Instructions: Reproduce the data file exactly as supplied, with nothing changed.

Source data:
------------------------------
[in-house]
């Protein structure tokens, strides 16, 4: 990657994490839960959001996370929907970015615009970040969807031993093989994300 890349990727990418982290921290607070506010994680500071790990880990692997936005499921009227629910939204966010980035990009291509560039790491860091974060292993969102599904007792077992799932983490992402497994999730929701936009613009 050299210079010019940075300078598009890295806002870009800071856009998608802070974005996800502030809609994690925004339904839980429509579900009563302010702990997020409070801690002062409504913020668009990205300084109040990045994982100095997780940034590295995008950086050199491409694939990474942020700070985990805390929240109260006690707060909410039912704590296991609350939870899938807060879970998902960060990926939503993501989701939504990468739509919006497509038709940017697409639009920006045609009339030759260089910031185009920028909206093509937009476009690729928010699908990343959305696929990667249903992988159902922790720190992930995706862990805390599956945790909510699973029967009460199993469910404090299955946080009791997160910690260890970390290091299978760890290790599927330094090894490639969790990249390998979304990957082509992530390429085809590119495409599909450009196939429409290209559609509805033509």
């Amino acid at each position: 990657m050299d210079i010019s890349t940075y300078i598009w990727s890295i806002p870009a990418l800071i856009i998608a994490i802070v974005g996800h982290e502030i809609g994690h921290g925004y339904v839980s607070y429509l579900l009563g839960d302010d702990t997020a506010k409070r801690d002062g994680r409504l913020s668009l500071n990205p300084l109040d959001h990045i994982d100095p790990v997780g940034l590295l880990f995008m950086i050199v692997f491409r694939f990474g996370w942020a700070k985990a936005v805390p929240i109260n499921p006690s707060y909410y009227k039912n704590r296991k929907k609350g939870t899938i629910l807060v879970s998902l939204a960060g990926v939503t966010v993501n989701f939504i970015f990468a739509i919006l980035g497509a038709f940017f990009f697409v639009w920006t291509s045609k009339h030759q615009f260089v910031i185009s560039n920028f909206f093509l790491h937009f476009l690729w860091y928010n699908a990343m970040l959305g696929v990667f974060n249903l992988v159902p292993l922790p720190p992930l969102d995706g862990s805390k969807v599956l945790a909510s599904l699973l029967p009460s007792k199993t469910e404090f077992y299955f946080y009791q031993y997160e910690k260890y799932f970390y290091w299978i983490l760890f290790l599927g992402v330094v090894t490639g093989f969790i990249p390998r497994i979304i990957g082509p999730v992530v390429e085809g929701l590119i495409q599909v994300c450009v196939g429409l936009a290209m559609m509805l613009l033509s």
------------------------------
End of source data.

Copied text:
[in-house]
């Protein structure tokens, strides 16, 4: 990657994490839960959001996370929907970015615009970040969807031993093989994300 890349990727990418982290921290607070506010994680500071790990880990692997936005499921009227629910939204966010980035990009291509560039790491860091974060292993969102599904007792077992799932983490992402497994999730929701936009613009 050299210079010019940075300078598009890295806002870009800071856009998608802070974005996800502030809609994690925004339904839980429509579900009563302010702990997020409070801690002062409504913020668009990205300084109040990045994982100095997780940034590295995008950086050199491409694939990474942020700070985990805390929240109260006690707060909410039912704590296991609350939870899938807060879970998902960060990926939503993501989701939504990468739509919006497509038709940017697409639009920006045609009339030759260089910031185009920028909206093509937009476009690729928010699908990343959305696929990667249903992988159902922790720190992930995706862990805390599956945790909510699973029967009460199993469910404090299955946080009791997160910690260890970390290091299978760890290790599927330094090894490639969790990249390998979304990957082509992530390429085809590119495409599909450009196939429409290209559609509805033509």
């Amino acid at each position: 990657m050299d210079i010019s890349t940075y300078i598009w990727s890295i806002p870009a990418l800071i856009i998608a994490i802070v974005g996800h982290e502030i809609g994690h921290g925004y339904v839980s607070y429509l579900l009563g839960d302010d702990t997020a506010k409070r801690d002062g994680r409504l913020s668009l500071n990205p300084l109040d959001h990045i994982d100095p790990v997780g940034l590295l880990f995008m950086i050199v692997f491409r694939f990474g996370w942020a700070k985990a936005v805390p929240i109260n499921p006690s707060y909410y009227k039912n704590r296991k929907k609350g939870t899938i629910l807060v879970s998902l939204a960060g990926v939503t966010v993501n989701f939504i970015f990468a739509i919006l980035g497509a038709f940017f990009f697409v639009w920006t291509s045609k009339h030759q615009f260089v910031i185009s560039n920028f909206f093509l790491h937009f476009l690729w860091y928010n699908a990343m970040l959305g696929v990667f974060n249903l992988v159902p292993l922790p720190p992930l969102d995706g862990s805390k969807v599956l945790a909510s599904l699973l029967p009460s007792k199993t469910e404090f077992y299955f946080y009791q031993y997160e910690k260890y799932f970390y290091w299978i983490l760890f290790l599927g992402v330094v090894t490639g093989f969790i990249p390998r497994i979304i990957g082509p999730v992530v390429e085809g929701l590119i495409q599909v994300c450009v196939g429409l936009a290209m559609m509805l613009l033509s």